If you’re like most creative entrepreneurs, managing your time is your biggest challenge.
For one thing, there’s never enough of it. You have so many ideas, but can’t find time to get to them. You work long hours, but never make it through your to-do list. You’d like to focus on the big picture, but never get around to it—even though you know it would help you grow.
And the life stuff? Well, let’s just say that your schedule doesn’t include much space for things like hobbies and self-care. They’re just not happening because you don’t have time to enjoy the freedoms of working for yourself.
So you’ve thrown solutions at the problem. You tried implementing a morning routine. You tried time blocking. You bought a few (ok, a dozen) different planners that promise to keep your business and life organized and on track.
But nothing has really stuck. Nothing has helped you better manage your time so you can be more focused and productive. And nothing has helped you make sure that your business supports your life, rather than taking away from it.
You need a different approach—one that helps you simplify your schedule so you can get to the most important work in your business and enjoy more downtime in your life.
That might seem impossible to you right now, but it’s within reach—if you’re willing to take 4 straightforward steps to simplify your schedule. To make it easier for you, I’ve created a short workbook that includes even more details about each step, along with calendar templates and examples you can use. To grab your FREE copy of the Simplify Your Schedule workbook, just click here. These 4 steps have revolutionized the way I manage my time and given me (and my clients) an effective structure to rely on. I believe they can for you as well.
Step 1: Define your priorities
If you want to effectively manage your time, you have to start in the right place. How you define your priorities will determine whether you make steady progress, or burn out.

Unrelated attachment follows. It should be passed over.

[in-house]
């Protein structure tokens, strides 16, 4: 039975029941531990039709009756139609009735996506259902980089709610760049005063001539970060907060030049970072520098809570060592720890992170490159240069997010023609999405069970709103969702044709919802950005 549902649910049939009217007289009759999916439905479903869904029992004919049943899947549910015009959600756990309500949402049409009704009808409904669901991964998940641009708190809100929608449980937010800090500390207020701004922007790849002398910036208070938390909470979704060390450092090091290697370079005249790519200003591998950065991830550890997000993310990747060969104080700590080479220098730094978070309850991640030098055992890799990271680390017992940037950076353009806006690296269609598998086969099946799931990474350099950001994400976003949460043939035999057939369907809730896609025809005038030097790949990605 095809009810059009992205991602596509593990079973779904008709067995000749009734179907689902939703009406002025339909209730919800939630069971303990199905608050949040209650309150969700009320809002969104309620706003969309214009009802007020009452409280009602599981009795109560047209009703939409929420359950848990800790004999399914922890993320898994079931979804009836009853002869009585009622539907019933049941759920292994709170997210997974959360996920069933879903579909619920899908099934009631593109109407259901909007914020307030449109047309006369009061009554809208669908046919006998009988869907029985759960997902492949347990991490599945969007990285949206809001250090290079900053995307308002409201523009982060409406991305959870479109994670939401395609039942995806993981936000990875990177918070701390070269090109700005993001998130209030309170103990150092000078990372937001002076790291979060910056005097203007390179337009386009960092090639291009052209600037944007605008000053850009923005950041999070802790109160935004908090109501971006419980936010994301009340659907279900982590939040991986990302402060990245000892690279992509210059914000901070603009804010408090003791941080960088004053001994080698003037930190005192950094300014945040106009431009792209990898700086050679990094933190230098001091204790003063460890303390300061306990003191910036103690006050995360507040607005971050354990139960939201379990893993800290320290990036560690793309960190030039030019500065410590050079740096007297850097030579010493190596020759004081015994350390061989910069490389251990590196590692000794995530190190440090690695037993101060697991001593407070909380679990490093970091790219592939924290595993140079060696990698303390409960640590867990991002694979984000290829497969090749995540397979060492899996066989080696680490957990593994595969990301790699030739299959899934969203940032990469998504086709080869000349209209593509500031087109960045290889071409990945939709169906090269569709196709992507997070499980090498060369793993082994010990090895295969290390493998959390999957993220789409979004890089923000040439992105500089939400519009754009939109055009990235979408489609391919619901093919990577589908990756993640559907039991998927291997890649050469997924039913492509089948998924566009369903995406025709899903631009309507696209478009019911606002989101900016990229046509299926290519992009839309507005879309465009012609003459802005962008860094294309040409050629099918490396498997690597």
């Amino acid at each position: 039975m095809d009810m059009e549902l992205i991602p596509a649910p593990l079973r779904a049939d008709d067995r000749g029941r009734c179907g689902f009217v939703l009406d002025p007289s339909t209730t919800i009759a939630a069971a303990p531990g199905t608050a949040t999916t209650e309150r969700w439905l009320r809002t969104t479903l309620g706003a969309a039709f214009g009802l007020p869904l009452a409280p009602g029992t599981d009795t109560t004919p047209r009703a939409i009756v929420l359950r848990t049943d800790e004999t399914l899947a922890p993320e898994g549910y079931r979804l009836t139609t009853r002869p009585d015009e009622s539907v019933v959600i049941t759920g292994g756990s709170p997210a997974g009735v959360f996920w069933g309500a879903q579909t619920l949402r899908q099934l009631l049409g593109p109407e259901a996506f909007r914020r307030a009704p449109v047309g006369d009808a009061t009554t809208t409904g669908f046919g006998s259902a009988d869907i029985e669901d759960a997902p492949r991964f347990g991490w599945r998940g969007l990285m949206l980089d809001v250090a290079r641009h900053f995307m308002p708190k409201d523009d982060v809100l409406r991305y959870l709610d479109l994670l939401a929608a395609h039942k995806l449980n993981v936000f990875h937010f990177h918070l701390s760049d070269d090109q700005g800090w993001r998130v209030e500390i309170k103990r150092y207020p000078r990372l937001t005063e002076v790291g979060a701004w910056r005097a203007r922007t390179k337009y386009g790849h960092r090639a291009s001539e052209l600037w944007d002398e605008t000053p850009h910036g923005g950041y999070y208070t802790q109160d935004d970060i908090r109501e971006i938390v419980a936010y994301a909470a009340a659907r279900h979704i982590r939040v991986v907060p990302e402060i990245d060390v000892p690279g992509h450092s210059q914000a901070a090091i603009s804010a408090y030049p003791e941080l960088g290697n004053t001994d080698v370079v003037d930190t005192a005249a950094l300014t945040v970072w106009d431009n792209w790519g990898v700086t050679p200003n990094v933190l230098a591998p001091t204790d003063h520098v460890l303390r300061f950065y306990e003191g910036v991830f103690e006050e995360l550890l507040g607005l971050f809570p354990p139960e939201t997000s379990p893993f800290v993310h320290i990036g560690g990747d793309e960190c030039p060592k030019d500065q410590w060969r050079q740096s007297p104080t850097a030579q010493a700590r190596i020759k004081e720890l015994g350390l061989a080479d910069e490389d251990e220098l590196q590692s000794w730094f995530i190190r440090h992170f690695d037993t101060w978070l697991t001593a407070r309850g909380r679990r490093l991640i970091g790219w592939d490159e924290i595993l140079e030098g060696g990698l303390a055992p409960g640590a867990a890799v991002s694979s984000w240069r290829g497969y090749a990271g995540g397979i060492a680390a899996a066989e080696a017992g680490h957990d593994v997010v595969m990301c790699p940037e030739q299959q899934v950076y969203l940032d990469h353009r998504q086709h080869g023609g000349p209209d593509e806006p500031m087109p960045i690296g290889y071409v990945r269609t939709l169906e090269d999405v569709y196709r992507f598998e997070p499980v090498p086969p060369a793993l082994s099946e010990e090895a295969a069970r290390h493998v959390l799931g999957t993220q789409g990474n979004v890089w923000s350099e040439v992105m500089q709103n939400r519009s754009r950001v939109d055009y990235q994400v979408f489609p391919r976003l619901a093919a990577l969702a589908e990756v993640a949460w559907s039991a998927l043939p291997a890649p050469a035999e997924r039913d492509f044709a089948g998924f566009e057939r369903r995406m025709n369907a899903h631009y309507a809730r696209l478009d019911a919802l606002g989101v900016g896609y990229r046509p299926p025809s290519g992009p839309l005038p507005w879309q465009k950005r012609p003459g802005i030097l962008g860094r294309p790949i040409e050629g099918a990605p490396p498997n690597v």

Instead of going straight to your calendar and penciling in a ton of to-dos, you’re going to identify your top five priorities so you can get clear on what you really want to make time for first. Defining your priorities helps you organize your time with intention, and also ensures you’re prioritizing the things that are most important to you in your day-to-day life. The bonus here is that this approach to scheduling feels good, so you won’t need to rely on motivation or willpower to make it work.
Your priorities will be unique to you, but they often fall into the following categories:
For me personally, my priorities are my family, my health, my partner, my business, and my local community—and I design my days to give to these important people and things in my life.
Step 2: Plug your priorities into your calendar
After you identify your priorities, you’re going to create an ideal weekly calendar that shows you what your schedule would look like if you gave most of your time to your top five priorities. I’m going to make the assumption that your business is one of your priorities because, for entrepreneurs, it always is.